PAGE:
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I'm serious.  How do you impress members of the opposite sex with your legal eye?

Studying for the LSAT / Assumption Question from the late 90's
« on: September 04, 2007, 09:20:16 PM »

If a person walks rather than drives, there is one less vehicle polluting.  Therefore, if people walked whenever it's feasible for them, then pollution would be reduced.

Which one of the following is an assumption on which the argument depends?

(The conditionals are fairly straightforward, but the answers are less so.)

C)  Walking is the only feasible alternative to driving that results in a reduction in pollution.

E) People sometimes drive when it is feasible to walk instead.

Negated, "E" turns into "People never drive when it is feasible to walk instead," but I still don't understand why it's the right answer.


I've been working on the LSAT since June now, and some of you know me from my regular posting, but I'm looking for some extra motivation before the 29th.  I thought that a study partner(s) might help.

We could meet anywhere in Newark or Manhattan, like the public library, a Starbuck's, or even Port Authority.

Studying for the LSAT / Deceptively Simple Sufficient Assumption Question
« on: September 04, 2007, 06:43:08 PM »

Is it just me or are the 1993/94/95 LR problems much more straightforward, though just as tricky?

Here's #23 from PrepTest, as paraphrased by yours truly:

A poor farmer once said: "You're either rich or poor, and either honest or dishonest.  All poor farmers are honest.  Therefore, all rich farmers are dishonest."

The farmer's conclusion is properly drawn if the argument assumes that:

A)  Every honest farmer is poor.
C)  Everyone who is dishonest is a rich farmer.

In my diagram:

R/P and H/~H

P <-> H

R -> ~H

How does "A" fit it better than "C," my choice?

I'm still having some trouble with sufficient assumption questions.  If anyone can find a guide to diagramming, then that would be astounding.

Studying for the LSAT / Logic Buffs: Negating "Any"
« on: September 04, 2007, 05:57:01 PM »
I recently came across PrepTest B in my Superprep book, where Section I's problem 23 presented me with an obstacle:

"Tilling by any method other than deep tillage is not a viable option."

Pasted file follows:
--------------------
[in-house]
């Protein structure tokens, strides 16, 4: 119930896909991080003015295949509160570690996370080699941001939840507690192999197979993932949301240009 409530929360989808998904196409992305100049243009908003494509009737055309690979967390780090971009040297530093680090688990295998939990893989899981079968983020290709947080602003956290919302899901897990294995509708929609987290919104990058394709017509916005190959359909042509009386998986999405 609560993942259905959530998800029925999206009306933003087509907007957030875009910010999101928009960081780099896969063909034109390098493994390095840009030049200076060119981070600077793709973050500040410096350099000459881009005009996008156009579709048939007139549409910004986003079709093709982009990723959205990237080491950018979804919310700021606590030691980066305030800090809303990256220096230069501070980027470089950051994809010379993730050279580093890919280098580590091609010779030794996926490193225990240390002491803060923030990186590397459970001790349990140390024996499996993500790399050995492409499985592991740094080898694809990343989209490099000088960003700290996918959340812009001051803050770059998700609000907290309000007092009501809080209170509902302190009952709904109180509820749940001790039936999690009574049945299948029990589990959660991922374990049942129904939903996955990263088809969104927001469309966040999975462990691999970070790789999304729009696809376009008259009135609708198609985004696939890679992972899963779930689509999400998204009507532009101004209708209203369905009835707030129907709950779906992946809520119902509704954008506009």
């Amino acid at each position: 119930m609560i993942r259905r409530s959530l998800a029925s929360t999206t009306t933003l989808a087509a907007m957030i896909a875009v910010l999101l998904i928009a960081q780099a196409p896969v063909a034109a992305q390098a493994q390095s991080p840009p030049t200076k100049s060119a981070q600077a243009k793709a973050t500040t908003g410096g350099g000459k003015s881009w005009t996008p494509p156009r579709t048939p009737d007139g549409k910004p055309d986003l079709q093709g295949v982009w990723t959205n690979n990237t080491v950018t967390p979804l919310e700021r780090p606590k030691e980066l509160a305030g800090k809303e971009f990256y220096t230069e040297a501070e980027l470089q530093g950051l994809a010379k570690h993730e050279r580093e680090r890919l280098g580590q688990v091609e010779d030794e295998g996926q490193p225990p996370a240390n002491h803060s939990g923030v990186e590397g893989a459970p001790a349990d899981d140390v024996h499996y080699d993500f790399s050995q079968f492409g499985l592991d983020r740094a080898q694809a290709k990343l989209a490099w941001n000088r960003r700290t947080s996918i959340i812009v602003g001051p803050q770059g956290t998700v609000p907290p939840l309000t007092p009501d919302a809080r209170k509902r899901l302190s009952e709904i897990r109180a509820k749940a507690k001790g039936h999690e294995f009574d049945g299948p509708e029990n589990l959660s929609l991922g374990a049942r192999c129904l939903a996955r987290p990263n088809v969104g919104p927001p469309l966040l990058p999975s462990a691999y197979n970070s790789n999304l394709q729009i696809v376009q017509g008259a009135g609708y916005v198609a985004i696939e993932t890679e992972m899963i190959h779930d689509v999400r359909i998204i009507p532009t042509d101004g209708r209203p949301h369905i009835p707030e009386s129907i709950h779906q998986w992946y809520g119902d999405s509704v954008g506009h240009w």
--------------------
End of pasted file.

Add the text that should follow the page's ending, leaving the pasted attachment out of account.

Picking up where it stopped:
I thought I would negate it into:

"Tilling by any method other than deep tillage is a viable option."

But LSAC says that the proper negation is "Tilling by some method . . . ."

Can anyone explain why?

Studying for the LSAT / Ouch
« on: September 03, 2007, 10:28:53 AM »

The comparative reading in this RC section is just pure pain.

Studying for the LSAT / Nothing Like Labor Day Weekend with the LSAT!
« on: September 02, 2007, 12:46:37 PM »
Ah, I'm just going to lay on the New Jersey grass with a gelid drink and my SuperPrep book in preparation for Sept. 29!


13.  Politician:  The bill that makes talking on car phones while driving illegal should be adopted.  My support of this bill is because of a concern for public safety.  Using a car phone awfully distracts the driver, which poses a threat to safe driving.  People would be deterred from using their car phones while driving if it were illegal to do so.

A)  The more attention one pays to driving, the safer a driver one is.
B)  The only way to reduce the threat to public safety posed by car phones is through legislation.
C)  Some distractions interfere with one’s ability to safely operate an automobile.
D)  Any proposed law that would reduce a threat to public safety should be adopted.
E)  Car phone use by passengers does not distract the driver of the car.

Any clue?

I'm just curious.  How representative are we of the kids you'll meet on test day?  Does the average test-taker review necessary/sufficient conditions in their sleep, or do they just hope for the best after Kaplan told them that their wrong answers are "out-of-scope"?


Although I've had a few times that I thought I solved the LR section with 100% accuracy, I usually tend to miss 2 or 3.

When I review my mistakes, they make sense.  Usually they're careless, like forgetting to negate all the answers in an assumption question, or picking a "flaw-in-the-argument" because it superficially resembles the prompt, not the flaw.

This tendency is obviously stressful for test day.  How would you eliminate it?

Citing a source for this logical factoid would be helpful.  I'm always bemused by how far I should go on must-be-true questions and RC passages.

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